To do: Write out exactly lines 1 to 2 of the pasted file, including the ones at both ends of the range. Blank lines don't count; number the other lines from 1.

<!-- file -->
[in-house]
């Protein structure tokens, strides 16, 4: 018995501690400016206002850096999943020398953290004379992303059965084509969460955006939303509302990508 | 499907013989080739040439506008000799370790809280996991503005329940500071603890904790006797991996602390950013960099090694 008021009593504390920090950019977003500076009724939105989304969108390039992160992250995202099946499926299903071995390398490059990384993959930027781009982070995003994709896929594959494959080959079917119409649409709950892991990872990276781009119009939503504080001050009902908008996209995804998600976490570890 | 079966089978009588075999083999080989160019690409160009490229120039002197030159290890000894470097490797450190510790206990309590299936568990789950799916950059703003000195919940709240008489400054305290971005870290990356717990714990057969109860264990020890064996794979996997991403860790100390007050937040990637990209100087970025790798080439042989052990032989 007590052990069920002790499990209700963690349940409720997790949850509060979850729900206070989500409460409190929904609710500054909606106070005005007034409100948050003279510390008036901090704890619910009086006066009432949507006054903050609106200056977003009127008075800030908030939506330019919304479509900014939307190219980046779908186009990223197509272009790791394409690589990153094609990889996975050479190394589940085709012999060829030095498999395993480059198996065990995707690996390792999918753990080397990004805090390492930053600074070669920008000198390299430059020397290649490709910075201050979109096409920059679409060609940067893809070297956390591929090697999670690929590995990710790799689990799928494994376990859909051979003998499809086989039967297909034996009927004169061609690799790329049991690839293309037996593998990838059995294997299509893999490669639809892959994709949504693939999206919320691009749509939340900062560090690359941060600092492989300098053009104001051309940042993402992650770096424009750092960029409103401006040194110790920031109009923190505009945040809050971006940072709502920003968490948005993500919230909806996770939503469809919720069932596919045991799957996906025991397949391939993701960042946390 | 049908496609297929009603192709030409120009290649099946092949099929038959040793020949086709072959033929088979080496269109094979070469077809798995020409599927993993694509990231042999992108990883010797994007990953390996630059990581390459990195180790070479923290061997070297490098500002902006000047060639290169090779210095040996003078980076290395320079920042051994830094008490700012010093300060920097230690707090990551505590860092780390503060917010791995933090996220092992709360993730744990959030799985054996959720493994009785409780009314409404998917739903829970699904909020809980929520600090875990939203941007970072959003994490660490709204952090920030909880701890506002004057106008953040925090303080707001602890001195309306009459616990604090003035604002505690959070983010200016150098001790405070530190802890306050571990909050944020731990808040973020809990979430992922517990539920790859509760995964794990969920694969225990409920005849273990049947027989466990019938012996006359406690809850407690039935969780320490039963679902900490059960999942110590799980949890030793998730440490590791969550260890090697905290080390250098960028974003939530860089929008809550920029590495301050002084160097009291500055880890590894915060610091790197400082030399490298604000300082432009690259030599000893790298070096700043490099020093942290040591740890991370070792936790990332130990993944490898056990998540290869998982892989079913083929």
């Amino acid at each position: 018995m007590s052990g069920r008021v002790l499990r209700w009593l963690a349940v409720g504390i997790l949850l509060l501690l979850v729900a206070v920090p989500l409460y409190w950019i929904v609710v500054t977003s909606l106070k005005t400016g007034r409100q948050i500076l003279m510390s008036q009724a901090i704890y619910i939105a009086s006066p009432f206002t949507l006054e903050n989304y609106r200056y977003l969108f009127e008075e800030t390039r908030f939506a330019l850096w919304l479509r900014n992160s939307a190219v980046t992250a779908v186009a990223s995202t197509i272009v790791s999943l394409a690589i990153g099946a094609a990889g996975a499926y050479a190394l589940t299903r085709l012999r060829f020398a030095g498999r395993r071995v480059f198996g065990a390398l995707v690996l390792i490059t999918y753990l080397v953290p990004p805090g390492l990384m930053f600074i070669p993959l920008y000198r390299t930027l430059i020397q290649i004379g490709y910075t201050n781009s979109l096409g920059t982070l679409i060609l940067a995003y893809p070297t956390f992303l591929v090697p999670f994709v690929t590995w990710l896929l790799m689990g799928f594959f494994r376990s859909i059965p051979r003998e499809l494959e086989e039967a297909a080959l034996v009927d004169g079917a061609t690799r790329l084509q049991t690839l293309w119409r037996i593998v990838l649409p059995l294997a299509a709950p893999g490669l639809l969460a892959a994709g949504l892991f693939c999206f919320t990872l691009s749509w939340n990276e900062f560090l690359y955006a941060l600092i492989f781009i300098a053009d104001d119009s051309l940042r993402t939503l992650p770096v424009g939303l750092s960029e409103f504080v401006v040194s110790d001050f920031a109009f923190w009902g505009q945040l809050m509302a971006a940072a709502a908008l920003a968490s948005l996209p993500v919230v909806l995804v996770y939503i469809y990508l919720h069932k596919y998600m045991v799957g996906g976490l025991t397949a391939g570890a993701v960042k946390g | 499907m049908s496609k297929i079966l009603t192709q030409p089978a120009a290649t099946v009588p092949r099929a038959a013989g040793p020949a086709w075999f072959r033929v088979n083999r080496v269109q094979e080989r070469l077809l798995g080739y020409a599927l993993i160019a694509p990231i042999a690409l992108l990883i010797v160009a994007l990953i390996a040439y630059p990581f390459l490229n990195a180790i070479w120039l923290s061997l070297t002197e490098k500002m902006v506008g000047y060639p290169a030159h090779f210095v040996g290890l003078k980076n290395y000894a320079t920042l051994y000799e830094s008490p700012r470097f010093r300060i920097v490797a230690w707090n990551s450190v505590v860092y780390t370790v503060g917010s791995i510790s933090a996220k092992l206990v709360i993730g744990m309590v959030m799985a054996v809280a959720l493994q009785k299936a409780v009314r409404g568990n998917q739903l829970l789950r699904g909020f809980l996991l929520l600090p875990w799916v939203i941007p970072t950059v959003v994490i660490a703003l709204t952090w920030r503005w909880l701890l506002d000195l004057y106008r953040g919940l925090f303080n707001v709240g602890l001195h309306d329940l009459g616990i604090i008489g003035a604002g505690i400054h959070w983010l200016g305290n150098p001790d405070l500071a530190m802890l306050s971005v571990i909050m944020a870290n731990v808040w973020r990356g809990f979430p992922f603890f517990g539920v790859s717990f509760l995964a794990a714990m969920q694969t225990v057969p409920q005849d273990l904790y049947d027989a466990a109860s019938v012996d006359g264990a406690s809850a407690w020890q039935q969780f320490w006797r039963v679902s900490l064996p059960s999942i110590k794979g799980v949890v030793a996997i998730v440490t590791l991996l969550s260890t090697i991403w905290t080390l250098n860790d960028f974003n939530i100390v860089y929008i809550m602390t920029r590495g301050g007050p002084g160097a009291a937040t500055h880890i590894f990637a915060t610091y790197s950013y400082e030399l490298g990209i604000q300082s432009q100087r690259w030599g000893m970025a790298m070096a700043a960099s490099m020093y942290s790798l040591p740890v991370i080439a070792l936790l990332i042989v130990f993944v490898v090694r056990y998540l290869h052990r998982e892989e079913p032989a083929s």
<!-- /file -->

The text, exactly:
[in-house]
């Protein structure tokens, strides 16, 4: 018995501690400016206002850096999943020398953290004379992303059965084509969460955006939303509302990508 | 499907013989080739040439506008000799370790809280996991503005329940500071603890904790006797991996602390950013960099090694 008021009593504390920090950019977003500076009724939105989304969108390039992160992250995202099946499926299903071995390398490059990384993959930027781009982070995003994709896929594959494959080959079917119409649409709950892991990872990276781009119009939503504080001050009902908008996209995804998600976490570890 | 079966089978009588075999083999080989160019690409160009490229120039002197030159290890000894470097490797450190510790206990309590299936568990789950799916950059703003000195919940709240008489400054305290971005870290990356717990714990057969109860264990020890064996794979996997991403860790100390007050937040990637990209100087970025790798080439042989052990032989 007590052990069920002790499990209700963690349940409720997790949850509060979850729900206070989500409460409190929904609710500054909606106070005005007034409100948050003279510390008036901090704890619910009086006066009432949507006054903050609106200056977003009127008075800030908030939506330019919304479509900014939307190219980046779908186009990223197509272009790791394409690589990153094609990889996975050479190394589940085709012999060829030095498999395993480059198996065990995707690996390792999918753990080397990004805090390492930053600074070669920008000198390299430059020397290649490709910075201050979109096409920059679409060609940067893809070297956390591929090697999670690929590995990710790799689990799928494994376990859909051979003998499809086989039967297909034996009927004169061609690799790329049991690839293309037996593998990838059995294997299509893999490669639809892959994709949504693939999206919320691009749509939340900062560090690359941060600092492989300098053009104001051309940042993402992650770096424009750092960029409103401006040194110790920031109009923190505009945040809050971006940072709502920003968490948005993500919230909806996770939503469809919720069932596919045991799957996906025991397949391939993701960042946390 | 049908496609297929009603192709030409120009290649099946092949099929038959040793020949086709072959033929088979080496269109094979070469077809798995020409599927993993694509990231042999992108990883010797994007990953390996630059990581390459990195180790070479923290061997070297490098500002902006000047060639290169090779210095040996003078980076290395320079920042051994830094008490700012010093300060920097230690707090990551505590860092780390503060917010791995933090996220092992709360993730744990959030799985054996959720493994009785409780009314409404998917739903829970699904909020809980929520600090875990939203941007970072959003994490660490709204952090920030909880701890506002004057106008953040925090303080707001602890001195309306009459616990604090003035604002505690959070983010200016150098001790405070530190802890306050571990909050944020731990808040973020809990979430992922517990539920790859509760995964794990969920694969225990409920005849273990049947027989466990019938012996006359406690809850407690039935969780320490039963679902900490059960999942110590799980949890030793998730440490590791969550260890090697905290080390250098960028974003939530860089929008809550920029590495301050002084160097009291500055880890590894915060610091790197400082030399490298604000300082432009690259030599000893790298070096700043490099020093942290040591740890991370070792936790990332130990993944490898056990998540290869998982892989079913083929």